According to an industry group, Facebook, Google, Twitter, and other tech companies could be forced out of Hong Kong because of the doxxing bill

According to an industry group representing some of the top tech companies worldwide, Hong Kong could see changes in its data protection laws that will force some companies out of Hong Kong.

In a letter published publicly by the Asia Internet Coalition, a Singapore-based organization that includes Facebook (FB), Twitter(TWTR), and Google (GOOGL), the possibility of a retreat from Hong Kong was mentioned.
The group sent the memo, dated June 25, to Ada Chung Lailing, Hong Kong’s privacy commissioner. It rebuffs a recently introduced bill that seeks to crackdown on doing.
The sharing of personal information online is known as the practice of . This is usually done to expose individuals to harassment.
This has been an issue in Hong Kong since 2019 when it was hit by mass demonstrations. Officials claim this can result in people’s photos, identities card information, and addresses being released without their consent.
The Office of the Privacy Commissioner in Hong Kong handled over 5,700 cases relating to doxxing between June 2019 and May 2020. , the privacy watchdog says that incidents have declined since 2019. According to the privacy watchdog, it stated that 1,036 doxxing complaints were received in 2020. This is a drop of 76% from the previous year.
The bill proposes that any person providing services in Hong Kong can serve a notice to an online platform directing it to “rectify” the “doxxing material.” The bill also proposes that the privacy commission be empowered to prosecute those who fail to comply with these requests.
The legislation was introduced by Hong Kong’s Constitutional and Mainland Affairs Bureau in May. It also provides for a maximum fine of 1 million Hong Kong dollars (about $128,000.700) and a maximum of five years imprisonment.
“If it is the [government’s] intent to hold employees of local subsidiaries or entities liable in respect of doxxing content,” the AIC stated in its memo.
“The only way to avoid the sanctions against technology companies is to not invest or offer their services in Hong Kong. This will deprive Hong Kong consumers and businesses, and create new trade barriers. The possibility of prosecuting subordinate employees will cause uncertainty for businesses and impact Hong Kong’s growth as an innovation and tech hub.
When asked for comments, Facebook, Twitter, and Google referred CNN Business directly to the AIC.
The coalition stressed the fact that the letter was a collective view of more than 15 companies and not just one company. The coalition stated that it was incorrect to claim certain firms were planning to leave Hong Kong and expressed its desire to work with government officials on the legislation.
“We want to stress that doxxing [is] a matter of serious concern,” AIC stated in a memo. It also requested a virtual meeting between Chung and Chung. The bill could pose a threat to freedom of expression or communication, the AIC stated.
The Wall Street Journal reported the first news about the letter.

Concerns about data protection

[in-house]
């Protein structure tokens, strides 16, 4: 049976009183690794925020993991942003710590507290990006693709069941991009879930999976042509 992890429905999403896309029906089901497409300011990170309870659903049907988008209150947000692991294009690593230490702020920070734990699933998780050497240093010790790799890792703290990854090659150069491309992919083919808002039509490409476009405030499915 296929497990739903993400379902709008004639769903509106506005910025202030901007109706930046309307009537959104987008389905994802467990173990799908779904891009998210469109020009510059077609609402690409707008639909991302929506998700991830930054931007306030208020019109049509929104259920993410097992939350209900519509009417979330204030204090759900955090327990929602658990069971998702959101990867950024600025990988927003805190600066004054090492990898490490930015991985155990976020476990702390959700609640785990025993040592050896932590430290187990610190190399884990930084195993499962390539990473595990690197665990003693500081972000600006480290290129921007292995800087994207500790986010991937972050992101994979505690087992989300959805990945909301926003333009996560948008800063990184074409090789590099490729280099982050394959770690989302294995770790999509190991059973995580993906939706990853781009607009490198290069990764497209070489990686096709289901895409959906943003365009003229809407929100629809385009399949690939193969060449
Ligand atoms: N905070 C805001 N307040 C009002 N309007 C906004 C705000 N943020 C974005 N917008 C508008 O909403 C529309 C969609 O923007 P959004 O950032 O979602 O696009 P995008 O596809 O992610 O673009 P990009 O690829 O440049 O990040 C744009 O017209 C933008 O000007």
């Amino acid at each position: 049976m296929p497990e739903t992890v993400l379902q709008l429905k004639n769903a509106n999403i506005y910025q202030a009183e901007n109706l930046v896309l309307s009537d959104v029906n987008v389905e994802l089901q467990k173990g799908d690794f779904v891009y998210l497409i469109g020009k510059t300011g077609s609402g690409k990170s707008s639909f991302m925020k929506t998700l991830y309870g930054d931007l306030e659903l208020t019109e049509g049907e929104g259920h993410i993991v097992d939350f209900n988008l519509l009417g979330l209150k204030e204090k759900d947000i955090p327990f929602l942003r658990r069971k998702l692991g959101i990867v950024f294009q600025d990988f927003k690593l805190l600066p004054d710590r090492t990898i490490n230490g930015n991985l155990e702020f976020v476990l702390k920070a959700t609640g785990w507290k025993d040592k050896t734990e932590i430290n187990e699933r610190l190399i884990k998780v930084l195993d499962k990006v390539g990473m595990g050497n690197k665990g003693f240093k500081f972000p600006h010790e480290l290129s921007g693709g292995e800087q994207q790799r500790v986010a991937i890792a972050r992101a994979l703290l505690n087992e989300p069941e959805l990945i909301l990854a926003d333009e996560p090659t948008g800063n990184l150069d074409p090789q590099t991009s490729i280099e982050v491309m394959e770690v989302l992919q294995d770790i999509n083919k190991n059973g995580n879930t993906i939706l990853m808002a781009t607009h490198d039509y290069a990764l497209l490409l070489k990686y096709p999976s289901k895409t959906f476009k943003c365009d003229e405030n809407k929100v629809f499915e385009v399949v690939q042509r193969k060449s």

Monday’s statement by the Office of the Privacy Commissioner for Personal Data in Hong Kong (PCPD), stated that doxxing has become rampant and had “tested the limits of morality” and the law.
The agency also rebutted suggestions that the changes would affect free speech.
It stated that the amendments do not cover illegal doxxing acts. The amendments will clearly define the scope of the doxxing offense.
The PCPD stated that they “strongly refute any suggestion that the amendments could in any way impact foreign investment in Hong Kong.”
Hong Kong has been asked about its future as a global hub for business as the former British colony struggles with a historical political crisis.
For decades, the city has been a vital hub for foreign companies looking to connect with China. Although Beijing regulates how foreign companies do business on the mainland, Hong Kong allows them to continue their operations without restrictions.
Residents of the city can also access the internet more freely than in mainland China thanks to the use of Western platforms like Facebook, Twitter, and Google.
These companies expressed concerns about legislative changes in Hong Kong in recent months.
Facebook, Twitter, Google, and Twitter all started last July that they would suspend the review of user data requests from the city government following the China-imposed national security law. This law prohibits any activity Beijing considers to be sedition, subversion, or sedition and allows Chinese state security personnel to operate on the territory.
The companies stated last month that they had not experienced any change in their position.
CNN Business was informed by the PCPD that they sought to present the anti-doxxing legislation for consideration by the city’s legislators during this legislative session which ends in October.
At Tuesday’s press conference, Carrie Lam, the leader of Hong Kong, acknowledged the latest concerns and said that there was widespread support for legislation against doxxing.
She stated that “all pieces of legislation…will attract concern.” “If online businesses express concern, I’m sure the privacy commissioner will be more than happy to meet with them and listen to their concerns.”
Monday’s statement by the office of commissioner stated that they would soon meet with representatives from the coalition “to better understand their viewpoints.”

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